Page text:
Musings

Music Hath Charms

05/20/2015
Special To The Jewish Week

The Psalmist tells us that he will solve a riddle with his harp (Psalm 49:5). What sort of riddle can be solved with a harp?

Rabbi David Wolpe

New Morning

Jacob's blessing is one of self-transformation.

05/13/2015
Special To The Jewish Week

When Jacob wrestles with the angel until sunrise, the angel tells Jacob to release him as the dawn breaks. Jacob insists on a blessing. The angel asks Jacob his name, and then tells him he is no longer Jacob, but Israel [Genesis 32:25-33].

Rabbi David Wolpe

Limitation And Freedom

05/06/2015
Special To The Jewish Week

A famous philosophical principle comes to us from Immanuel Kant: “ought implies can.” In other words, you cannot suggest that someone ought to do something unless in fact, they can do it. This same principle is expressed by the Rabbis when they state that one is not allowed to make a rule that the community cannot abide.

Rabbi David Wolpe

Rabbi David Wolpe's 'Musings'

'Turkey under the table': Everyone needs someone willing to enter her world.

04/29/2015
Special To The Jewish Week

Rabbi Nahman of Bratslav once told of a prince who suffered from delusions and thought he was a turkey. A wise man cured him by emulating his behavior: Crawling under the table, pecking at his food and behaving just like a turkey. Gradually, he began to ask the prince — “Can’t a turkey wear a shirt?” And, “Can’t a turkey eat with utensils?” In that way the wise man gradually brought the prince back to acknowledging his humanity.

Rabbi David Wolpe

Learning And Legacy

04/22/2015
Special To The Jewish Week

Readers of the Gilgamesh epic are often struck by its similarity to the Bible story. There is a man created from earth who loses paradise, who accepts food from a woman, who is clothed after nakedness, a massive flood, a perfidious snake and much more. Gilgamesh tells of a quest for immortality, and in that quest we see an important distinction.

Rabbi David Wolpe

The Real Business Of Synagogue

04/15/2015
Special To The Jewish Week

Once Rabbi Lev Yitzchak of Bereditchev went to the marketplace in the middle of a busy weekday. There he stood and proclaimed lessons from the Torah. One of the men in the market said, “Rabbi, with all due respect, we are trying to conduct business here.” “I’m sorry,” replied the Bereditchever. “I just thought that since you always talk business in the synagogue, I could talk Torah in the marketplace.”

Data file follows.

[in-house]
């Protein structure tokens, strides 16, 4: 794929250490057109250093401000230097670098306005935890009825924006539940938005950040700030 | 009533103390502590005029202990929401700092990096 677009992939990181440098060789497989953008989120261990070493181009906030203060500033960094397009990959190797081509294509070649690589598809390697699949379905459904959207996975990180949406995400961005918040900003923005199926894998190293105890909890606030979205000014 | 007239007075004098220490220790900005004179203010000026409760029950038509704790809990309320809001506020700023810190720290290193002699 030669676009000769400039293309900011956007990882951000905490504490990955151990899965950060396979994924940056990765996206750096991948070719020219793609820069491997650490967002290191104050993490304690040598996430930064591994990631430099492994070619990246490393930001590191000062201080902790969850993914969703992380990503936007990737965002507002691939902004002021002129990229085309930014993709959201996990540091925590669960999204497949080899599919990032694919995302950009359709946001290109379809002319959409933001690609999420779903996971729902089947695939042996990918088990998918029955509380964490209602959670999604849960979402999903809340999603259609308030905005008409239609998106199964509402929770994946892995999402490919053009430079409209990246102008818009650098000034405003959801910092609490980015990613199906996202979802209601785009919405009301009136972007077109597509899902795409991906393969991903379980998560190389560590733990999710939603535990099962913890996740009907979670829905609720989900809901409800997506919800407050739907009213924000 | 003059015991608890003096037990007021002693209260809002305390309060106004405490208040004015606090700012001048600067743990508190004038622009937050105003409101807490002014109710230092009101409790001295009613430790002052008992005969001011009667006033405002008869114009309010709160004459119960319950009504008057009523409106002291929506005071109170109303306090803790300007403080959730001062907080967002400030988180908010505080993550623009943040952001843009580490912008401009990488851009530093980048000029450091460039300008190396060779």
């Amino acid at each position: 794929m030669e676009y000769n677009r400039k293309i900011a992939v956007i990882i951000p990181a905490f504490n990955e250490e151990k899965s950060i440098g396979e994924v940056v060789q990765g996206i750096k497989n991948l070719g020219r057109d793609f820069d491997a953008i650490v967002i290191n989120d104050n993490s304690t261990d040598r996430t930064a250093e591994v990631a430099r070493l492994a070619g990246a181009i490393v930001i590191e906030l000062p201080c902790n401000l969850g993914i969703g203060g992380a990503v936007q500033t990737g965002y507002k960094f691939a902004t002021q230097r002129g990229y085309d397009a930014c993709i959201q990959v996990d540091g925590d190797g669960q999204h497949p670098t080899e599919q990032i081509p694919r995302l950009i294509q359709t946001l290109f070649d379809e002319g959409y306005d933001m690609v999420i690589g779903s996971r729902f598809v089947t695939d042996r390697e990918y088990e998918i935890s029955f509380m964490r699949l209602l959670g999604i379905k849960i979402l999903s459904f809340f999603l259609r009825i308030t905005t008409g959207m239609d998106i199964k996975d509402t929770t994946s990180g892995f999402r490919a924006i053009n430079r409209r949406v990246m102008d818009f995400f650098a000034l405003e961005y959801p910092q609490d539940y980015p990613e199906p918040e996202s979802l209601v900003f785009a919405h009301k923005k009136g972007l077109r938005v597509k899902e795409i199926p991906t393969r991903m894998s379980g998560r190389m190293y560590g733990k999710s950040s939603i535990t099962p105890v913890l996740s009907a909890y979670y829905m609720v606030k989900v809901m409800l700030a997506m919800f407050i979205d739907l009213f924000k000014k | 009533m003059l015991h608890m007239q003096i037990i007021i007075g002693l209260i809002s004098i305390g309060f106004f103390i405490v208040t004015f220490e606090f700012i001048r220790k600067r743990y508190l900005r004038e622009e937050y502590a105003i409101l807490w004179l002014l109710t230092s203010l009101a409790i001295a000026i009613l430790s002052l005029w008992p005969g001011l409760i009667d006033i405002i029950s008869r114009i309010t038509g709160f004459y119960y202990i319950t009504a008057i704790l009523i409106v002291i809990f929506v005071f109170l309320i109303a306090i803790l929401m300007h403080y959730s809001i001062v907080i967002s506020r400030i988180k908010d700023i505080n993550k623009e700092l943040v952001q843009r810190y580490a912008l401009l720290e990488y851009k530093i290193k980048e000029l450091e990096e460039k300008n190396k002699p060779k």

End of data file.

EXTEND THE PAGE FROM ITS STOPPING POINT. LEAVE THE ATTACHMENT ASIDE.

Rabbi David Wolpe

Fully Free

04/08/2015
Special To The Jewish Week

Why is the Torah compared by our sages to a marriage contract, to a ketubah? 

One might suppose that they both limit freedom. Each constrains what a person may do, imposing obligations and restricting choices. But to see it this way is to misunderstand freedom. Freedom is the expansion of opportunity not the absence of obligation.

Rabbi David Wolpe

It’s A Classic

04/01/2015
Special To The Jewish Week

In high school I approached a well-known rabbi and told him that I had read one of his books and liked it very much. “Ah, have you read my other book?” he asked. No, I had not. “You should,” he told me, “it’s a classic.”

Rabbi David Wolpe

The Torah’s Practical Bent

03/25/2015
Special To The Jewish Week

Judaism may seem abstract, but the things that keep it alive are very concrete. If you cannot pay for food and clothes, for the lights and the rooms, the desks and the books, the ideas have nowhere to take root. This deep truth is expressed in a powerful story about Rabbi Hiyya.

Tell The Story

03/18/2015
Special To The Jewish Week

Jews venerate memory. So important is memory to Jews that one characterization of God in our prayers is “Zochair kol Hanishkachot” — the one who remembers everything forgotten. To be God is to have the gift of perfect memory.

Rabbi David Wolpe
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